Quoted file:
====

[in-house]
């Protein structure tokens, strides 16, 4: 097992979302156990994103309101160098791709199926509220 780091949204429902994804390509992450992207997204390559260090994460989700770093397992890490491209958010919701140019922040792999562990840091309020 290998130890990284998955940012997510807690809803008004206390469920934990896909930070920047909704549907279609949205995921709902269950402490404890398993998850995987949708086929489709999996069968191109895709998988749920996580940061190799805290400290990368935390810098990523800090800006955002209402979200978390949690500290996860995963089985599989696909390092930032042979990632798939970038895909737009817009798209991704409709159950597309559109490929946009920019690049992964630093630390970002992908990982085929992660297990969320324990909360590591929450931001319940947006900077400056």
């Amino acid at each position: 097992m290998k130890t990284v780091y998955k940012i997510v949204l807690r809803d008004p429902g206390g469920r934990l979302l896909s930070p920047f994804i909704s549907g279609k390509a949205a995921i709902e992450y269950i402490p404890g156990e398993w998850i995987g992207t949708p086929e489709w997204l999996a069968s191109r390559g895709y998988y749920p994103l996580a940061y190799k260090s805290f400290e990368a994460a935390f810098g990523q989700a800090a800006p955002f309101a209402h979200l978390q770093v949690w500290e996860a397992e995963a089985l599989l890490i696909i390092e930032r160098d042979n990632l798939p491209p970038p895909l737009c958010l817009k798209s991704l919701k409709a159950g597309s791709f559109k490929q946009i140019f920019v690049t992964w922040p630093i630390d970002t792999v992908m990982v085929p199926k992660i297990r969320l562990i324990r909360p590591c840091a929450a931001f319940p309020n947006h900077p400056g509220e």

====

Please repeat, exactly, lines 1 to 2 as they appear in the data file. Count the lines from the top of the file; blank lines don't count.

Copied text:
[in-house]
């Protein structure tokens, strides 16, 4: 097992979302156990994103309101160098791709199926509220 780091949204429902994804390509992450992207997204390559260090994460989700770093397992890490491209958010919701140019922040792999562990840091309020 290998130890990284998955940012997510807690809803008004206390469920934990896909930070920047909704549907279609949205995921709902269950402490404890398993998850995987949708086929489709999996069968191109895709998988749920996580940061190799805290400290990368935390810098990523800090800006955002209402979200978390949690500290996860995963089985599989696909390092930032042979990632798939970038895909737009817009798209991704409709159950597309559109490929946009920019690049992964630093630390970002992908990982085929992660297990969320324990909360590591929450931001319940947006900077400056």